ASEAN is now in a quandary. The sharpening of major-power rivalry in the region would pose serious challenges to its commitment to remain neutral and non-aligned when some of its members tilt more heavily towards some of the external powers. Ties among member countries will likely become strained under such circumstances and sustaining trust will be more problematic.


Sixth and last, ASEAN's comprehensive model of community-building that embraces extensive co-operation in the political/security, economic and social/cultural fields has created a sound foundation for trust-building. Habits of regular dialogue; functional co-operation across diverse areas; development assistance to Cambodia, Laos, Myanmar and Vietnam through the Initiative for ASEAN Integration to close the development gap among members; and mutual assistance in times of humanitarian crisis are gradually fostering a sense of community in which mutual trust can be enhanced.


In this environment for region-wide co-operation, even when governments and their peoples are temporarily at loggerheads over specific issues, such as the Thai-Cambodian dispute over ownership of the Preah Vihear temple, there is a forum to sustain engagement and friendship.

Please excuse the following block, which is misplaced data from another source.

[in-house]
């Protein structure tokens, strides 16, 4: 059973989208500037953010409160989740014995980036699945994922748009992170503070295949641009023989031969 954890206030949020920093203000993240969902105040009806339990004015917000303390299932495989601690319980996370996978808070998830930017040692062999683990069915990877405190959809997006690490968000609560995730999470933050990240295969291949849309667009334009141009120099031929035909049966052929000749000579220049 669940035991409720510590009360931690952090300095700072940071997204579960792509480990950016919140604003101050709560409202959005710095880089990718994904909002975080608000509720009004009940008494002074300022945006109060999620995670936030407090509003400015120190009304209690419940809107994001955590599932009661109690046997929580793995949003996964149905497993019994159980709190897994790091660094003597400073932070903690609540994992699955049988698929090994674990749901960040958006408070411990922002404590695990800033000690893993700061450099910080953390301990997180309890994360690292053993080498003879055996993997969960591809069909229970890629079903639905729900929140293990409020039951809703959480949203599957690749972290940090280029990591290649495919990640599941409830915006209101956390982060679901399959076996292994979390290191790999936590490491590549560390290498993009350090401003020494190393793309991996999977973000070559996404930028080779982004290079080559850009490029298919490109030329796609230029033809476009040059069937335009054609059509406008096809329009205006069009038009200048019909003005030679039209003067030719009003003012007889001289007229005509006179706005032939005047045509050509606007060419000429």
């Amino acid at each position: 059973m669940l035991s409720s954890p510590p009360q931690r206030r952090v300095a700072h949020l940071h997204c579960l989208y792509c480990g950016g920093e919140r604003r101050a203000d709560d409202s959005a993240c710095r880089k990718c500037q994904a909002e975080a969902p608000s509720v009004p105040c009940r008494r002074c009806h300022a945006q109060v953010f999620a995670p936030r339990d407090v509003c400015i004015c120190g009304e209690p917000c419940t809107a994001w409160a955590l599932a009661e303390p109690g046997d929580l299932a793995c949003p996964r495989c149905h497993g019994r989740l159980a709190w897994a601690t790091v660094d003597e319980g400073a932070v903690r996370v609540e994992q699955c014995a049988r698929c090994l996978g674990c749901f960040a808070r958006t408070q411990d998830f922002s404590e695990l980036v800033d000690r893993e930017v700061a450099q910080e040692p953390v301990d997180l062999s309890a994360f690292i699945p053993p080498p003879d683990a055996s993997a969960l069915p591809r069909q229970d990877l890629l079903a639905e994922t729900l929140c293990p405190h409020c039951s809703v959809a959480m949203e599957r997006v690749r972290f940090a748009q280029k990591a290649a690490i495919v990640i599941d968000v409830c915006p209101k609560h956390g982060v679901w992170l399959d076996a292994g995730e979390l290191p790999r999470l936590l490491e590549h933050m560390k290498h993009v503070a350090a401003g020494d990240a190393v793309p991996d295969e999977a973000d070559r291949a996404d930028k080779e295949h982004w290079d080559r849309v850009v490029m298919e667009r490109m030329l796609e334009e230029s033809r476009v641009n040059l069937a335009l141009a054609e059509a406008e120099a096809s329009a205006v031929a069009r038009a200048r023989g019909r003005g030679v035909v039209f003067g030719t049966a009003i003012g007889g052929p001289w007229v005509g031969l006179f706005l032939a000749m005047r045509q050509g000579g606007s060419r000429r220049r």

Much to Be Done

The six factors cited above are among the primary elements that facilitate trust-building within a multi-layered framework of comprehensive co-operation binding Southeast Asian nations and peoples together. But Southeast Asia cannot be complacent. Trust-building is still a work in progress and has to be constantly tended. Trust can easily evaporate, especially over mismanaged territorial disputes and perceived slights to national dignity. Difficult issues such as Preah Vihear on the Thai-Cambodia border, the Ambalat sea block between Indonesia and Malaysia, Lahad Datu between Malaysia and the Philippines and even stray incidents of mistreatment of domestic helpers from neighboring countries can suddenly generate strong nationalist sentiment that can trigger diplomatic fallout and minor conflict even among the closest of neighbors.